Microsoft Pulls Plug On XP Support; What Users Need to Know - News and Weather For The Quad Cities -

Microsoft Pulls Plug On XP Support; What Users Need to Know

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     Protecting your PC and your information. Tuesday is the day Microsoft will end support of the Windows XP operating system. 

     It means no security updates or patches to the system. It doesn't mean your machine will stop working, but you may run into certain road blocks when dealing with the Internet in particular and it will be more vulnerable to viruses. Computer experts say there's even a scam targeting XP users.

     Windows XP is a more than a decade old system. After April 8th, Microsoft is pulling the plug on support for it even though millions still use it. In fact, more than a quarter of the nation's desktops, according to analytics firm Net Applications.

     "We're seeing a huge increase of people coming in upgrading to a new system either Windows 7 or Windows 8 and also the Apple line of computers," said Gabriel Moore, Service Department Manager at Computer Evolution in Davenport. The sales department at the store has seen an increase of about 25 to 40 percent in the last month.

     Moore says many customers are opting to buy a new because computers that carry XP are so dated and simply replacing the operating system can cost half as much as a new machine.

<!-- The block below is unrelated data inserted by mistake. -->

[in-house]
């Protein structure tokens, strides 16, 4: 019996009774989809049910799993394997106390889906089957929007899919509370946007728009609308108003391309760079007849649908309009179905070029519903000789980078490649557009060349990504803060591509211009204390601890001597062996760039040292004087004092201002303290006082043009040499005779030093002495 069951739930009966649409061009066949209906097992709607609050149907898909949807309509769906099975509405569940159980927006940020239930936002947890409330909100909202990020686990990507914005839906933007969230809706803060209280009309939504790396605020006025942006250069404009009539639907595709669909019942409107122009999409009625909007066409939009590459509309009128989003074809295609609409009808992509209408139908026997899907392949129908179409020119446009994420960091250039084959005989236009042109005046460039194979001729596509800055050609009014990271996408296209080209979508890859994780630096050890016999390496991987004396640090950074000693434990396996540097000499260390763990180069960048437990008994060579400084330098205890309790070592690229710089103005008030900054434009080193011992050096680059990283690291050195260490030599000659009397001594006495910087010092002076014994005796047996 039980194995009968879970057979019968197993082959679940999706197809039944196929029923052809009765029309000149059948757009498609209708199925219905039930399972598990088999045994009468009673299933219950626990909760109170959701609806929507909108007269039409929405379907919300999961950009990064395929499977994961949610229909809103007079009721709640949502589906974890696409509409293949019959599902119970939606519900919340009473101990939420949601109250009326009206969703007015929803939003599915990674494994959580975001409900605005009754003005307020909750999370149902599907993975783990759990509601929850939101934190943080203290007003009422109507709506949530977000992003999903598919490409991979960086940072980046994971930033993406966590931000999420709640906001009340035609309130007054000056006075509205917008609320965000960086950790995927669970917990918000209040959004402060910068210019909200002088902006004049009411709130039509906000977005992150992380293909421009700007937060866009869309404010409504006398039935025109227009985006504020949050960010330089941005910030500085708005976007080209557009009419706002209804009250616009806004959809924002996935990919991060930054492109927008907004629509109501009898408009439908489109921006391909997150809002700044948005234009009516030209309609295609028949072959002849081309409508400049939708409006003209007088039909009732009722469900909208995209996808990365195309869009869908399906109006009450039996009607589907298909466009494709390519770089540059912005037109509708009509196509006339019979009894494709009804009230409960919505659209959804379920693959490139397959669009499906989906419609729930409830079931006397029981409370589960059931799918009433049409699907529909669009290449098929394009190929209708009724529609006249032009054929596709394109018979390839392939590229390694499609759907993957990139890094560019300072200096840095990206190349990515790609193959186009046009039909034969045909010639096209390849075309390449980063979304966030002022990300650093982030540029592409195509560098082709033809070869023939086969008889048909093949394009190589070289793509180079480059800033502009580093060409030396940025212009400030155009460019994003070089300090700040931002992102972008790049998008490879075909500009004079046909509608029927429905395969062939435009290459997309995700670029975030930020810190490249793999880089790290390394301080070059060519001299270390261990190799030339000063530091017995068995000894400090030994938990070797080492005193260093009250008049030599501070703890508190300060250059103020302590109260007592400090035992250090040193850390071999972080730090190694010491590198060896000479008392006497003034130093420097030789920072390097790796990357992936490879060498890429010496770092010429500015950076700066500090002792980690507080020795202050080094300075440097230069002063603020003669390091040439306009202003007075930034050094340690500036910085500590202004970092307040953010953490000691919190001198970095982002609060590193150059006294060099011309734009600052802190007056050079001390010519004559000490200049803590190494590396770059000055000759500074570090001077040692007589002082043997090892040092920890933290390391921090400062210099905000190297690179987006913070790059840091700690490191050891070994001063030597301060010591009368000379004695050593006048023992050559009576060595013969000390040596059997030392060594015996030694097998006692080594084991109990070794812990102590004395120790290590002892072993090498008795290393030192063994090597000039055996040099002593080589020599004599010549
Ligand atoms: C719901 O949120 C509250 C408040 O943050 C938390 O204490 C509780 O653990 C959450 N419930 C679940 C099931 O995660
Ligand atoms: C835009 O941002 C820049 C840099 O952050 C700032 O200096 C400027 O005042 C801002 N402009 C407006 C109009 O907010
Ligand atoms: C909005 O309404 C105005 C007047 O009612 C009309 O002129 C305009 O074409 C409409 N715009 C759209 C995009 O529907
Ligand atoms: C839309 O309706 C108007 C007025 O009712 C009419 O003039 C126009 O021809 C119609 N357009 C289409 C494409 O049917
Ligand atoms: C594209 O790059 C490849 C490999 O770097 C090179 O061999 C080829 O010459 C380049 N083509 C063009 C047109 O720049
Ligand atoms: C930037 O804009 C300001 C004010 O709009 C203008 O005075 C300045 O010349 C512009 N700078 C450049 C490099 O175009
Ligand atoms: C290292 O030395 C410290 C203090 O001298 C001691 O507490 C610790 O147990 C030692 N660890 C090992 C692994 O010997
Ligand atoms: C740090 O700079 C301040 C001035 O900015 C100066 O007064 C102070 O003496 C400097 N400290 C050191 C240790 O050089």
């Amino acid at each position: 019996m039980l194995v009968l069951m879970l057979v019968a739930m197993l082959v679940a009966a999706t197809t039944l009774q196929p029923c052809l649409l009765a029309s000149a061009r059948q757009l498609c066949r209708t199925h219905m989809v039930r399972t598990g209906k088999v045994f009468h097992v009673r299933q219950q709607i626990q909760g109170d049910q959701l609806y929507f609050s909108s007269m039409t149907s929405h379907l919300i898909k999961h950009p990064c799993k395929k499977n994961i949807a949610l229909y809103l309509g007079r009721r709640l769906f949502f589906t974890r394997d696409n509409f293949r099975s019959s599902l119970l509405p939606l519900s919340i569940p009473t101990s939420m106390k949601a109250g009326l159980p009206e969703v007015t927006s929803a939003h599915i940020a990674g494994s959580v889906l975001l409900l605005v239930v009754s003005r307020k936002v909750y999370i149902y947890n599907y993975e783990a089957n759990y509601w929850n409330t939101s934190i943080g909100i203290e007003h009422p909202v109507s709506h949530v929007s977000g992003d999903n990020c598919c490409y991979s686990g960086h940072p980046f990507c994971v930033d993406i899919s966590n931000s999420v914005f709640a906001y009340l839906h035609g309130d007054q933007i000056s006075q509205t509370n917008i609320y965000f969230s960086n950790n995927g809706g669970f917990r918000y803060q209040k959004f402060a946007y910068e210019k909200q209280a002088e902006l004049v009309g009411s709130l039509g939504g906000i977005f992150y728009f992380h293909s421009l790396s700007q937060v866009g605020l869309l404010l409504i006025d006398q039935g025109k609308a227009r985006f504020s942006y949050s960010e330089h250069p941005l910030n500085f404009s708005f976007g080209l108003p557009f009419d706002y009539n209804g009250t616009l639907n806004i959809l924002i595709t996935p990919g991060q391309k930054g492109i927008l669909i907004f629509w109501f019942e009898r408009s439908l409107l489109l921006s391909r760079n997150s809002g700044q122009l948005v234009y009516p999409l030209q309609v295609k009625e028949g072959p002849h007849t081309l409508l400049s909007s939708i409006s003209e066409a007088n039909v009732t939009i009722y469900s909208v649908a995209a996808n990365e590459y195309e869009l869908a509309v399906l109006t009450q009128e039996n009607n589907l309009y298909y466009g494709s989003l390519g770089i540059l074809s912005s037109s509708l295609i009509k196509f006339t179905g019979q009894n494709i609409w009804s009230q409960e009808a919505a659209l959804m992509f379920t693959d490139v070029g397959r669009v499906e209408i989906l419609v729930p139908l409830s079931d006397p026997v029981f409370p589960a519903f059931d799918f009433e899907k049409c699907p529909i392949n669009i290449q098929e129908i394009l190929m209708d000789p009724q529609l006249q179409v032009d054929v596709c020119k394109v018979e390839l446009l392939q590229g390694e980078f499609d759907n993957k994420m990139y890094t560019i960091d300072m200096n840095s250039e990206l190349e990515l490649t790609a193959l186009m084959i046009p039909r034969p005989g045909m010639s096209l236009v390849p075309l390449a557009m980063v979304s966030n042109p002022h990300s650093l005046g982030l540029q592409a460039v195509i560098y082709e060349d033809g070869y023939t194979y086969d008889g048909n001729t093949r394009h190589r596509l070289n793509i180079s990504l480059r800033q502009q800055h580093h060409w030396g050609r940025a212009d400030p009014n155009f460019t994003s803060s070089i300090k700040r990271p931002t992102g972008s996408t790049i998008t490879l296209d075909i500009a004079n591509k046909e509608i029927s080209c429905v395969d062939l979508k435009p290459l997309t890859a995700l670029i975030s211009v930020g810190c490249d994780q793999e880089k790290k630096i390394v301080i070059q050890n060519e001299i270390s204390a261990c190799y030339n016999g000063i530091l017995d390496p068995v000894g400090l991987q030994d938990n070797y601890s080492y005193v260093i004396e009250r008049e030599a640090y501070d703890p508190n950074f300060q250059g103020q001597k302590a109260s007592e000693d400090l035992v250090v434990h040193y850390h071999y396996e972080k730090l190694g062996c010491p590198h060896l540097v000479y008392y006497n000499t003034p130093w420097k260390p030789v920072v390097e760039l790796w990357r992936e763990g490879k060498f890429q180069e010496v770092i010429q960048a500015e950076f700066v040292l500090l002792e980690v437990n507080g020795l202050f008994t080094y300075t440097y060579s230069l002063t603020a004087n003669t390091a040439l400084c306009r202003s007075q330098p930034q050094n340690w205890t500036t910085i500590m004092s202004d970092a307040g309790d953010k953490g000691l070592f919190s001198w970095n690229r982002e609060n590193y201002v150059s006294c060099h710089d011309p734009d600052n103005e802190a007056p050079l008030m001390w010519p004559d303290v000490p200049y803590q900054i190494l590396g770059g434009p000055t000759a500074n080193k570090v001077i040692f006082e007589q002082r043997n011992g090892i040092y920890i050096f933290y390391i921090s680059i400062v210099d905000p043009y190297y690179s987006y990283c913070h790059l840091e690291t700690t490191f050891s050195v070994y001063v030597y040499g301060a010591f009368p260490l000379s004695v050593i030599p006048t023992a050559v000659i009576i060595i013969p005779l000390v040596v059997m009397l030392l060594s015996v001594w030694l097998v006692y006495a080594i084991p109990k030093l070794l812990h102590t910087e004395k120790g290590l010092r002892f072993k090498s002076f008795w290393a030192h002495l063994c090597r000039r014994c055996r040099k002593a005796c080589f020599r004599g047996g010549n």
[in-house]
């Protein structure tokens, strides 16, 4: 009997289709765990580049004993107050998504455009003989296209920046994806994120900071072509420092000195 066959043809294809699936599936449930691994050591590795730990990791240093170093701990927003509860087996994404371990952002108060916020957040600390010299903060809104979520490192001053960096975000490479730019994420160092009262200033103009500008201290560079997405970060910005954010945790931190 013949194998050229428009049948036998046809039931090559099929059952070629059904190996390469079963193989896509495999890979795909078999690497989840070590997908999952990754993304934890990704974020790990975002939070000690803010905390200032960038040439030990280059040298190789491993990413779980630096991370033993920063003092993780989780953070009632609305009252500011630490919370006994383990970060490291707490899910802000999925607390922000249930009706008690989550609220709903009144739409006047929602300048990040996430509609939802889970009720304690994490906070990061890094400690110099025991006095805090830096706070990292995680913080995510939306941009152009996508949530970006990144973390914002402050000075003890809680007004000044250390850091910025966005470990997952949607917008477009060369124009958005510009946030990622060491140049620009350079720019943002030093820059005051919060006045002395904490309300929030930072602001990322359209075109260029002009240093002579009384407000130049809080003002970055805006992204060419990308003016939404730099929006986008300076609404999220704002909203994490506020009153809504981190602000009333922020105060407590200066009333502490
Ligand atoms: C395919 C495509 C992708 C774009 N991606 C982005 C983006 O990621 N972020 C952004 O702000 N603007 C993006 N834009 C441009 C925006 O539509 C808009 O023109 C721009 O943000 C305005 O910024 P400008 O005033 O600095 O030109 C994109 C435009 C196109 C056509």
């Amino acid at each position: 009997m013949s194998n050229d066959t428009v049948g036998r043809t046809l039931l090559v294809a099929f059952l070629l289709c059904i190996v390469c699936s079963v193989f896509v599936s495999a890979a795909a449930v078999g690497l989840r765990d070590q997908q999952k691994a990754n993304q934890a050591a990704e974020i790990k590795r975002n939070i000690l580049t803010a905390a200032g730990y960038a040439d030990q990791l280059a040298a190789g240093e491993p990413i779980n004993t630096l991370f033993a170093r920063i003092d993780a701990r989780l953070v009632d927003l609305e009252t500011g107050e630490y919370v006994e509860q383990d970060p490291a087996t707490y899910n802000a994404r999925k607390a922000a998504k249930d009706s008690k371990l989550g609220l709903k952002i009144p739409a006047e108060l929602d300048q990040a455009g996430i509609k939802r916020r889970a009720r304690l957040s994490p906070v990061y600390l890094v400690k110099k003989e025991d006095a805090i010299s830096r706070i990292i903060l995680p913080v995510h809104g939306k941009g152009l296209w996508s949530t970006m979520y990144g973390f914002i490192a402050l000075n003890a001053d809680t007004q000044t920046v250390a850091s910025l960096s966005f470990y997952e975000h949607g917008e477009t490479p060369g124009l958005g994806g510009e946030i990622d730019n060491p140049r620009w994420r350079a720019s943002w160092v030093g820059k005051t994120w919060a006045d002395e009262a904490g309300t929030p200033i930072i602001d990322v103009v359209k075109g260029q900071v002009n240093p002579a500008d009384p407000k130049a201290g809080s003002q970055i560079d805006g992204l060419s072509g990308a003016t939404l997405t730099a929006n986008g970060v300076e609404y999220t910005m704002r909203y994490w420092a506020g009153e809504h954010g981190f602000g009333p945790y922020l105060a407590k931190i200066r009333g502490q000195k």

"The last viable computers that came out with Windows XP were sold within 5 plus years," he added.

      XP users who continue without change could run into things like websites demanding newer versions of web browsers, when the updates have stopped. Computers will be more vulnerable to attacks on an anti-viral front, like fake programs or phishing.

  XP users should also watch out for a phony phone calls claiming to be Microsoft offering to do upgrades. "Microsoft does not cold call customers, they get your name off of lists from shopping lists or websites you may have signed up for," said Moore.

     He says it's a scam going around offering additional time or to log into your computer to help move to a new operating system. "It's not true, don't allow them into the computer. It's best to hang up on them and let it go."

     The majority of U.S. ATM's run on Windows XP. An expected 15 percent of them were to be upgraded by today. Microsoft is also selling custom support to companies to allow them to continue to get security patches.


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